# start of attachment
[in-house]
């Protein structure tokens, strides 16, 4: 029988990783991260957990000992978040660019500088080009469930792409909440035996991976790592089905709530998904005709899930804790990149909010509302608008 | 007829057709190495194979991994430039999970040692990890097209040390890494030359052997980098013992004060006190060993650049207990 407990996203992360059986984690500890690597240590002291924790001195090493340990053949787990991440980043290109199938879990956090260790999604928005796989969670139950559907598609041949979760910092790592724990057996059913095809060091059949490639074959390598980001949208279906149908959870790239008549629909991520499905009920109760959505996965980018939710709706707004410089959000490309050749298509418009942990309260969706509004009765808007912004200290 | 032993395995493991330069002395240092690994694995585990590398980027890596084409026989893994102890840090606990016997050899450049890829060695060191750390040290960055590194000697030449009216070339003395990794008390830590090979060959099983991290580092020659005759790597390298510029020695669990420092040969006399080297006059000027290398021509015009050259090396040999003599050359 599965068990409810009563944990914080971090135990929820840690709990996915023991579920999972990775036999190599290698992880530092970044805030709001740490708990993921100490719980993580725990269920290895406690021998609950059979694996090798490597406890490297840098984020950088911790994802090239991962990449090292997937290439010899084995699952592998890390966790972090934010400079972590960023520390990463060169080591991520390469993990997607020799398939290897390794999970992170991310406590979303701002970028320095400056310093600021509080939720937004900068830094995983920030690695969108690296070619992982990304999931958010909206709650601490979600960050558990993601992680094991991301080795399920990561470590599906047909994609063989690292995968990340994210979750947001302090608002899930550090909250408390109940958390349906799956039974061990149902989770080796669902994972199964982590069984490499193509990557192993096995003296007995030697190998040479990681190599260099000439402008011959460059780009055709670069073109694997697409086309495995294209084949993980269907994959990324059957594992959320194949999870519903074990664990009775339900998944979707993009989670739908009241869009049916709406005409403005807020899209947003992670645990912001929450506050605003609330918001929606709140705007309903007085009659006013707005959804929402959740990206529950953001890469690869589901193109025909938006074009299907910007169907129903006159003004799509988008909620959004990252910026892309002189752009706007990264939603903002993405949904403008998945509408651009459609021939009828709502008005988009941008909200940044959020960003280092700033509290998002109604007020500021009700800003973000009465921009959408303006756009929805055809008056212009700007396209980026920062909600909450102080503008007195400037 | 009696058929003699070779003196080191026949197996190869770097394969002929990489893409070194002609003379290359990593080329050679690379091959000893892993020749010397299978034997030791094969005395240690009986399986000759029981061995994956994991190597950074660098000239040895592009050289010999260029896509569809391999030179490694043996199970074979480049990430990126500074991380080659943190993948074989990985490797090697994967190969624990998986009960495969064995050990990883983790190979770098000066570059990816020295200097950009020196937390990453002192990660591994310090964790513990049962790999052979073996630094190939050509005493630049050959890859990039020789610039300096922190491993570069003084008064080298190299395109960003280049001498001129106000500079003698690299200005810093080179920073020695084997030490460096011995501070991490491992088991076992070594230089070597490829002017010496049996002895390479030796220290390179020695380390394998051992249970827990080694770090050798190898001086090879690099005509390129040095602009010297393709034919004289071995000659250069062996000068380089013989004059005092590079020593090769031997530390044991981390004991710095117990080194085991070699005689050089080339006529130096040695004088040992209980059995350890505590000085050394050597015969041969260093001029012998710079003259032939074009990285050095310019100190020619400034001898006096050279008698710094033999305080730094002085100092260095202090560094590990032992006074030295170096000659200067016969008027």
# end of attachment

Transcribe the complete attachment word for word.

[in-house]
């Protein structure tokens, strides 16, 4: 029988990783991260957990000992978040660019500088080009469930792409909440035996991976790592089905709530998904005709899930804790990149909010509302608008 | 007829057709190495194979991994430039999970040692990890097209040390890494030359052997980098013992004060006190060993650049207990 407990996203992360059986984690500890690597240590002291924790001195090493340990053949787990991440980043290109199938879990956090260790999604928005796989969670139950559907598609041949979760910092790592724990057996059913095809060091059949490639074959390598980001949208279906149908959870790239008549629909991520499905009920109760959505996965980018939710709706707004410089959000490309050749298509418009942990309260969706509004009765808007912004200290 | 032993395995493991330069002395240092690994694995585990590398980027890596084409026989893994102890840090606990016997050899450049890829060695060191750390040290960055590194000697030449009216070339003395990794008390830590090979060959099983991290580092020659005759790597390298510029020695669990420092040969006399080297006059000027290398021509015009050259090396040999003599050359 599965068990409810009563944990914080971090135990929820840690709990996915023991579920999972990775036999190599290698992880530092970044805030709001740490708990993921100490719980993580725990269920290895406690021998609950059979694996090798490597406890490297840098984020950088911790994802090239991962990449090292997937290439010899084995699952592998890390966790972090934010400079972590960023520390990463060169080591991520390469993990997607020799398939290897390794999970992170991310406590979303701002970028320095400056310093600021509080939720937004900068830094995983920030690695969108690296070619992982990304999931958010909206709650601490979600960050558990993601992680094991991301080795399920990561470590599906047909994609063989690292995968990340994210979750947001302090608002899930550090909250408390109940958390349906799956039974061990149902989770080796669902994972199964982590069984490499193509990557192993096995003296007995030697190998040479990681190599260099000439402008011959460059780009055709670069073109694997697409086309495995294209084949993980269907994959990324059957594992959320194949999870519903074990664990009775339900998944979707993009989670739908009241869009049916709406005409403005807020899209947003992670645990912001929450506050605003609330918001929606709140705007309903007085009659006013707005959804929402959740990206529950953001890469690869589901193109025909938006074009299907910007169907129903006159003004799509988008909620959004990252910026892309002189752009706007990264939603903002993405949904403008998945509408651009459609021939009828709502008005988009941008909200940044959020960003280092700033509290998002109604007020500021009700800003973000009465921009959408303006756009929805055809008056212009700007396209980026920062909600909450102080503008007195400037 | 009696058929003699070779003196080191026949197996190869770097394969002929990489893409070194002609003379290359990593080329050679690379091959000893892993020749010397299978034997030791094969005395240690009986399986000759029981061995994956994991190597950074660098000239040895592009050289010999260029896509569809391999030179490694043996199970074979480049990430990126500074991380080659943190993948074989990985490797090697994967190969624990998986009960495969064995050990990883983790190979770098000066570059990816020295200097950009020196937390990453002192990660591994310090964790513990049962790999052979073996630094190939050509005493630049050959890859990039020789610039300096922190491993570069003084008064080298190299395109960003280049001498001129106000500079003698690299200005810093080179920073020695084997030490460096011995501070991490491992088991076992070594230089070597490829002017010496049996002895390479030796220290390179020695380390394998051992249970827990080694770090050798190898001086090879690099005509390129040095602009010297393709034919004289071995000659250069062996000068380089013989004059005092590079020593090769031997530390044991981390004991710095117990080194085991070699005689050089080339006529130096040695004088040992209980059995350890505590000085050394050597015969041969260093001029012998710079003259032939074009990285050095310019100190020619400034001898006096050279008698710094033999305080730094002085100092260095202090560094590990032992006074030295170096000659200067016969008027």